Giant Sand – ‘proVISIONS’

Deconstructionist country-blues from Arizona hero and latest band

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Two years ago, Howe Gelb, leader of Giant Sand for over 20 years and nearly twice as many albums, released a record called ‘Sno Angel’. A Canadian gospel choir lent his earthly acoustic rambles some heavenly uplift, the result being one of the best things of his career. “It seemed like a bar was raised,” wrote Gelb on a recent blog. “Or I just finally got too old for wasting any time, mine or yours.”

If there’s been one intermittent gripe about Gelb down the years, it’s been his propensity for a good wander, liable to suddenly take leave of a melody for some curious poke down a musical rabbit-hole. It’s what’s made him one of the most fascinating explorers of his time and also one of the most maddening. After all, not everything you dig up is worthwhile.

Now, at 52, Gelb’s music seems to have found a renewed vigour, a sharper focus. “ProVISIONS” not only has some lean’n’lovely boy-girl ballads, wild mood swings and a frequent groove, but also a sense of intent. Backed by the same Danish trio who played on Giant Sand’s last LP, 2004’s “Is All Over The Map”, Gelb’s concerns are universal. Here he is, with Neko Case, equating the emptiness of his heart with the vastness of the desert landscape on the no-man’s blues of “Without A Word”. Or issuing his own state-of-the-world address on “Spiral”, singing softly into the dark: “Don’t wanna live forever / But another generation would be nice”. It’s one of the simplest, most moving songs he’s ever written.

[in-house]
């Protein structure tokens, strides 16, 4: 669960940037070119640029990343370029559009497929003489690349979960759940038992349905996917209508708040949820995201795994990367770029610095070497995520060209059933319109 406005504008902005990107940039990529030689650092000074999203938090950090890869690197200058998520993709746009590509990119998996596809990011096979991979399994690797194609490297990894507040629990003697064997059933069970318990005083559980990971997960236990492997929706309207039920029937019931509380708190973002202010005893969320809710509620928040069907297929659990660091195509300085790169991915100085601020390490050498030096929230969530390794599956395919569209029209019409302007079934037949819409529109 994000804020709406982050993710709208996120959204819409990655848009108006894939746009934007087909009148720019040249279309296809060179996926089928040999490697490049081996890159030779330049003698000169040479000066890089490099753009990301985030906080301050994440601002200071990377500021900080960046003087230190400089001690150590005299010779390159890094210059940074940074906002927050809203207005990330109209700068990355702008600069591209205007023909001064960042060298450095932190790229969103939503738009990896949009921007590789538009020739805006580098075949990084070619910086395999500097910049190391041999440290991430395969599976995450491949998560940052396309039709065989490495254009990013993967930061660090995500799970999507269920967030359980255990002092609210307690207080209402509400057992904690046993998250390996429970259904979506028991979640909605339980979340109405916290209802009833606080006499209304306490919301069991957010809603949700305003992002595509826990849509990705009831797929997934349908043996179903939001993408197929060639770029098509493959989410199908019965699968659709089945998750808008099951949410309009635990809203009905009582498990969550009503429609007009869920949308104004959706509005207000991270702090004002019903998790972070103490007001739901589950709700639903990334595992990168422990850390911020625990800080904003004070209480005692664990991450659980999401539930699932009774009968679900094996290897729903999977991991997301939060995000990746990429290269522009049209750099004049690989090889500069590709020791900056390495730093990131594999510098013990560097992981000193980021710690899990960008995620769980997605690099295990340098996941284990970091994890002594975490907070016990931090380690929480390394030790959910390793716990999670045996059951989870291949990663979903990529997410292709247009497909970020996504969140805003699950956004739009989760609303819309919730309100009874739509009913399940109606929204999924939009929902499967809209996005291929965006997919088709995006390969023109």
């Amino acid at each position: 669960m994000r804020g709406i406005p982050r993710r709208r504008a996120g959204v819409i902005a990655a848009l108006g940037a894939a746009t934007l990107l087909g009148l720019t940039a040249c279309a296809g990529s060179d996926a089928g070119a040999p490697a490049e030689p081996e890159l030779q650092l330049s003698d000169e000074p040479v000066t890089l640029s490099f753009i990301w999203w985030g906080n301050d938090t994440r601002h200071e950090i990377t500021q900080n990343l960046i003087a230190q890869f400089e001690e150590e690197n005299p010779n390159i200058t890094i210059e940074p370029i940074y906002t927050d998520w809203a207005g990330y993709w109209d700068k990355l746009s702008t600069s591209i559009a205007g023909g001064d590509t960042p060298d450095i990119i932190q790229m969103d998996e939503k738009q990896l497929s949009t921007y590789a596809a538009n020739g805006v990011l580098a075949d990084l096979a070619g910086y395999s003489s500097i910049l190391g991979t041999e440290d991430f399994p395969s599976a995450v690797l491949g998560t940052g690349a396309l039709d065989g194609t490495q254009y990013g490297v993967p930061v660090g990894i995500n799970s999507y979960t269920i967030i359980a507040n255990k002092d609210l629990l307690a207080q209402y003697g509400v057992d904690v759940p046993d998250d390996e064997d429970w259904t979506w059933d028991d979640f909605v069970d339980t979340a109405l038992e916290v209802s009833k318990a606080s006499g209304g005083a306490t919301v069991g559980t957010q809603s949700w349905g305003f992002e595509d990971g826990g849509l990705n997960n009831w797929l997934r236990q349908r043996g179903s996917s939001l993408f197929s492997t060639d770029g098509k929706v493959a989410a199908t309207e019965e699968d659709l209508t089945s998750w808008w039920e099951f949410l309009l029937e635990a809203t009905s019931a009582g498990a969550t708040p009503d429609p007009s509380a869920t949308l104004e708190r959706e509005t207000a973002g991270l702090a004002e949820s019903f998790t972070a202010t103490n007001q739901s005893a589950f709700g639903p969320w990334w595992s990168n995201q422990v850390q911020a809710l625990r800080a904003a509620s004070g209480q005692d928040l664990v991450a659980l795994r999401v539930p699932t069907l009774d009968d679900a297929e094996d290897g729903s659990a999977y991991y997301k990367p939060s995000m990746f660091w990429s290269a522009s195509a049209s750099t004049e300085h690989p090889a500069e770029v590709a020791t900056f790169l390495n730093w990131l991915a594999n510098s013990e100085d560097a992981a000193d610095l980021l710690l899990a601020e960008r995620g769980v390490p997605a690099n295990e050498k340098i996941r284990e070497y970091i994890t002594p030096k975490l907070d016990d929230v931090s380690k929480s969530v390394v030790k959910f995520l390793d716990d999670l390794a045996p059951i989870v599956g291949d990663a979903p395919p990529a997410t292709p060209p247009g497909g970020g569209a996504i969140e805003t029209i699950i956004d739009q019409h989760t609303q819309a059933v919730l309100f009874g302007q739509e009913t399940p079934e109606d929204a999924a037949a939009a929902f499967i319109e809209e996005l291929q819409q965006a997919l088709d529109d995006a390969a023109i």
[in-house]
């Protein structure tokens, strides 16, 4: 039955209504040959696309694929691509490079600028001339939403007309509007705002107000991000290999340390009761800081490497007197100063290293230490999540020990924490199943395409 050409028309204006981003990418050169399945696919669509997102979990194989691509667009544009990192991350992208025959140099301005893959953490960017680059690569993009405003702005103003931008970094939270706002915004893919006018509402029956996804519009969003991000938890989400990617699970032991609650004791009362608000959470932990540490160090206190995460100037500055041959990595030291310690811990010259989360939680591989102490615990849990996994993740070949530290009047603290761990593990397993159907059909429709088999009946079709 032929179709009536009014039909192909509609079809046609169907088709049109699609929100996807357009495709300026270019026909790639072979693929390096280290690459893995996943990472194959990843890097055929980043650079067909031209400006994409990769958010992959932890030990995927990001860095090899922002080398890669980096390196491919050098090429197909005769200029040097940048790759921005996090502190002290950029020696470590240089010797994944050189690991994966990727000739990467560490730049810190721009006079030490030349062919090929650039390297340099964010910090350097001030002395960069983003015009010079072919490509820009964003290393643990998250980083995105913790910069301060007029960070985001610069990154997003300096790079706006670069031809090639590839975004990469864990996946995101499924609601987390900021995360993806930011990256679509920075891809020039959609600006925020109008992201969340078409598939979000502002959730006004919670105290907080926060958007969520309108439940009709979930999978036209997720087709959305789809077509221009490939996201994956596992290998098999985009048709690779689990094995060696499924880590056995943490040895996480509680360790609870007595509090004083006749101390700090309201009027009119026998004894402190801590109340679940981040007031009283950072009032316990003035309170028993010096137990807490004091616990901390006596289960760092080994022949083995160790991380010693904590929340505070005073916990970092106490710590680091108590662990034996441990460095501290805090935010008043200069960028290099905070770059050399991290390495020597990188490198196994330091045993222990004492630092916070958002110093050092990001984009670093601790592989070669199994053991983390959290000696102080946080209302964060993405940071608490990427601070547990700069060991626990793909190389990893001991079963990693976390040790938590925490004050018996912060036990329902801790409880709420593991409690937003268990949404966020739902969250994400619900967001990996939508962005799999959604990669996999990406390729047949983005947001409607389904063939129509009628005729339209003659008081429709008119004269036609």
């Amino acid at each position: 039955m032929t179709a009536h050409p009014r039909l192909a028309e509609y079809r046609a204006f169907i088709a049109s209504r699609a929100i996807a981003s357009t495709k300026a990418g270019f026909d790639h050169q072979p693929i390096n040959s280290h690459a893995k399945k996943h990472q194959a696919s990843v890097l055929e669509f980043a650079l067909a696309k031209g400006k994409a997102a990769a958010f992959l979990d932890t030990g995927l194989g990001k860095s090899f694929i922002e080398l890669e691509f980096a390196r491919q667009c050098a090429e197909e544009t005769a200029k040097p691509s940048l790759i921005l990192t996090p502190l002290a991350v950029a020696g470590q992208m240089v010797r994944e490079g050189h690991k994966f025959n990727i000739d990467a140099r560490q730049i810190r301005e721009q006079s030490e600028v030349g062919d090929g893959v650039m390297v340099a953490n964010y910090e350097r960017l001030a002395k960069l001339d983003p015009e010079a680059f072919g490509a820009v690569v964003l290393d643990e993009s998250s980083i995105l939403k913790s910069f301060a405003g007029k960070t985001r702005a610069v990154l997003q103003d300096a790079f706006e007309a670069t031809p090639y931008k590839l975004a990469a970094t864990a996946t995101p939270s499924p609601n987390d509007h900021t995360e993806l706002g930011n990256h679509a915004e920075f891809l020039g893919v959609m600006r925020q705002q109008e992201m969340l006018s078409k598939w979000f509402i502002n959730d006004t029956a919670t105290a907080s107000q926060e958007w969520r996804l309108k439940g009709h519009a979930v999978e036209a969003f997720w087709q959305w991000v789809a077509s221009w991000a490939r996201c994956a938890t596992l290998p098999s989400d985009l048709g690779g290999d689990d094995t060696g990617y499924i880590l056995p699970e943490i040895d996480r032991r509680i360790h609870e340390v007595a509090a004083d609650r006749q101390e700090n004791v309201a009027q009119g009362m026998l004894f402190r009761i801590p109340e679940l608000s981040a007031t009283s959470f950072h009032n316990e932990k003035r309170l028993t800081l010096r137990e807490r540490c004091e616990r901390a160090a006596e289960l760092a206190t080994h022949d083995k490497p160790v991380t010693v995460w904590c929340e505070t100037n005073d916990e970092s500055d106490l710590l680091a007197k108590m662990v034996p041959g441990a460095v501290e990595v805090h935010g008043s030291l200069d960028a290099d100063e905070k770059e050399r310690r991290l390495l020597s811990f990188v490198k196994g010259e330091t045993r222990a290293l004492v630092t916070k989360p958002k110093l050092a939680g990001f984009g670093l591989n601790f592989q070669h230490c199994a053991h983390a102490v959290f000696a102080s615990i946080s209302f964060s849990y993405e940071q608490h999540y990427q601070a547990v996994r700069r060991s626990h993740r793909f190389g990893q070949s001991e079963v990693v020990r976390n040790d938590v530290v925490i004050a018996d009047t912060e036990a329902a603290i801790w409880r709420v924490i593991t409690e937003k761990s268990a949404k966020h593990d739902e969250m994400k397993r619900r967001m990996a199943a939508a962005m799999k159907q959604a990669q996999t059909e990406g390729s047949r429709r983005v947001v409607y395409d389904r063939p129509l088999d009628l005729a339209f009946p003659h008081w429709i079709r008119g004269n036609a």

Elsewhere there are clanking hip-hop beats, hushed whispers from Scandinavian singers and Inuit Indians, a momentous cover of PJ Harvey’s “The Desperate Kingdom Of Love” and a galloping country beauty with Isobel Campbell, “Stranded Pearl”, that suggests Gelb has another career should Mark Lanegan bail out of their partnership.



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